[ix] Joseph Lstiburek, Building Science Insight 0939: Five Things. https://www.buildingscience.com/documents/insights/bsi-039-five-things (accessed 09/4/2020).
[x] Jonathan Smegal, John Straube, Research Report -1014: High-R Walls for the Pacific Northwest–A Hygrothermal Analysis of Various Exterior Wall Systems. https://www.buildingscience.com/documents/reports/rr-1014-high-r-walls-pacific-northwest-hygrothermal-analysis/view (accessed 09/4/2020).
[xi] BUILDING AMERICA BEST PRACTICES SERIES Retrofit Techniques & Technologies: Air Sealing, 2010 https://www.energystar.gov/sites/default/files/asset/document/DOE_Air%20Sealing%20Guide%20for%20Contractos.pdf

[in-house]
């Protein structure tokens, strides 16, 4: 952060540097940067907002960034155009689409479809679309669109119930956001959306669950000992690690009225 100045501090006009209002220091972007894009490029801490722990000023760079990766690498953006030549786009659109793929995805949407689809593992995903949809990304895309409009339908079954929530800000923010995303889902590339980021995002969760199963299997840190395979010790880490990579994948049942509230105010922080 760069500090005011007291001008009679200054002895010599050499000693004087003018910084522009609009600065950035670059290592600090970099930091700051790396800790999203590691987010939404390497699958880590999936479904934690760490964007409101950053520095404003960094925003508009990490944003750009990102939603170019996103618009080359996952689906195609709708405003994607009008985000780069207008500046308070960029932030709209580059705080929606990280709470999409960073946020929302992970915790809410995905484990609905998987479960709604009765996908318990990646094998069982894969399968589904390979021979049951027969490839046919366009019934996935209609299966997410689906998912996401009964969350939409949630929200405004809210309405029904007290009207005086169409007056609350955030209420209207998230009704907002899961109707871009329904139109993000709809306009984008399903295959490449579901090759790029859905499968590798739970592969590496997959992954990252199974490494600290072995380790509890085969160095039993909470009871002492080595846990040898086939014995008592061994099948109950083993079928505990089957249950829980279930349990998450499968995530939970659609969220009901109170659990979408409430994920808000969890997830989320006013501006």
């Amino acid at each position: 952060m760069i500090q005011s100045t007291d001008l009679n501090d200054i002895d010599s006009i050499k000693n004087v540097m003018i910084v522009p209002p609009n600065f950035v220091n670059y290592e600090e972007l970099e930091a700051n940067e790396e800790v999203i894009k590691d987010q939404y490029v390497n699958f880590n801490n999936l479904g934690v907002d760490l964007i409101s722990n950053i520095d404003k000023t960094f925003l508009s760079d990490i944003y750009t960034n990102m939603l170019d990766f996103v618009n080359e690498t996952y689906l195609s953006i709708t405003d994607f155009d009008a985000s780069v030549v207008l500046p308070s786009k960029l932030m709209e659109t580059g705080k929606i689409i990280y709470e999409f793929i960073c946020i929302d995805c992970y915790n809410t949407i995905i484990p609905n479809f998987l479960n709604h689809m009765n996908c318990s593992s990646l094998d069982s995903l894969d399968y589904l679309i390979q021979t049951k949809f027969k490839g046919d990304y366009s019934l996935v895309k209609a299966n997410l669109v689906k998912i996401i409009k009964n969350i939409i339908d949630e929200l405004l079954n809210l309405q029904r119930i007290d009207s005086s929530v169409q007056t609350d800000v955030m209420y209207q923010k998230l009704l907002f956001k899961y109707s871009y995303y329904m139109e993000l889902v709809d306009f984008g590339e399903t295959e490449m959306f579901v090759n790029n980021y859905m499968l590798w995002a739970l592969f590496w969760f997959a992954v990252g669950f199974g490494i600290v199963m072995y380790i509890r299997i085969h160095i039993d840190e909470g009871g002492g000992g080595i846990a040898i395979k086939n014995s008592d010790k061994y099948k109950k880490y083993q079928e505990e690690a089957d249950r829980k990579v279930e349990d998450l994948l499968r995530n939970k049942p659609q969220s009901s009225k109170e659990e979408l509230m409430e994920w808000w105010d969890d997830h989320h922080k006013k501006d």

[xii] BC Housing, Illustrated Guide to Achieving Airtight Buildings, 2017. https://www.bchousing.org/research-centre/library/residential-design-construction/achieving-airtight-buildings, (accessed 9/23/2020).
[xiii] John Straube, Building Science Digest-022: The Perfect HVAC. https://www.buildingscience.com/documents/insights/bsi-022-the-perfect-hvac (accessed 9/22/2020)
[xiv] Architect’s Guide to Building Simulation, American Institute of Architects, 2019. https://www.aia.org/resources/6157114-architects-guide-to-building-performance:41 (accessed 9/23/2020).
Authors: Bill Burke & Elena Nansen